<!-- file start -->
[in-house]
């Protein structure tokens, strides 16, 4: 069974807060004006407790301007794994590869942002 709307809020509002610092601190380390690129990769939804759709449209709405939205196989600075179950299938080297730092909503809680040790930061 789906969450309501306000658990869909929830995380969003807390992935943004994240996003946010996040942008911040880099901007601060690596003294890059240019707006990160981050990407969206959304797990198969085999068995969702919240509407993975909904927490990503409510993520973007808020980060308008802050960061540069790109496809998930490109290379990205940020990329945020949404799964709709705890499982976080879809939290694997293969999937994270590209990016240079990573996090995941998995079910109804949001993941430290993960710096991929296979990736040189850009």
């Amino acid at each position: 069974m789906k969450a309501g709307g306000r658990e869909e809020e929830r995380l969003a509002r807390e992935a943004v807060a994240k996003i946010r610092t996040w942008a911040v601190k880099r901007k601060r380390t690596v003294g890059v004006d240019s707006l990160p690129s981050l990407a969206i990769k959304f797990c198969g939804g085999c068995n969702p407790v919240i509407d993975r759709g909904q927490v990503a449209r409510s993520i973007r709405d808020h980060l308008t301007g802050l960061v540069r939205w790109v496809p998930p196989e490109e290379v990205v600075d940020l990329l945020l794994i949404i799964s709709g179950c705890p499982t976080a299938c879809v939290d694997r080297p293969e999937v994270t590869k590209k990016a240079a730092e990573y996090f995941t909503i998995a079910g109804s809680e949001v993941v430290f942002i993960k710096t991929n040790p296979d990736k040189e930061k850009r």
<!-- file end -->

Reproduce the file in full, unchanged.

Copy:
[in-house]
């Protein structure tokens, strides 16, 4: 069974807060004006407790301007794994590869942002 709307809020509002610092601190380390690129990769939804759709449209709405939205196989600075179950299938080297730092909503809680040790930061 789906969450309501306000658990869909929830995380969003807390992935943004994240996003946010996040942008911040880099901007601060690596003294890059240019707006990160981050990407969206959304797990198969085999068995969702919240509407993975909904927490990503409510993520973007808020980060308008802050960061540069790109496809998930490109290379990205940020990329945020949404799964709709705890499982976080879809939290694997293969999937994270590209990016240079990573996090995941998995079910109804949001993941430290993960710096991929296979990736040189850009």
């Amino acid at each position: 069974m789906k969450a309501g709307g306000r658990e869909e809020e929830r995380l969003a509002r807390e992935a943004v807060a994240k996003i946010r610092t996040w942008a911040v601190k880099r901007k601060r380390t690596v003294g890059v004006d240019s707006l990160p690129s981050l990407a969206i990769k959304f797990c198969g939804g085999c068995n969702p407790v919240i509407d993975r759709g909904q927490v990503a449209r409510s993520i973007r709405d808020h980060l308008t301007g802050l960061v540069r939205w790109v496809p998930p196989e490109e290379v990205v600075d940020l990329l945020l794994i949404i799964s709709g179950c705890p499982t976080a299938c879809v939290d694997r080297p293969e999937v994270t590869k590209k990016a240079a730092e990573y996090f995941t909503i998995a079910g109804s809680e949001v993941v430290f942002i993960k710096t991929n040790p296979d990736k040189e930061k850009r």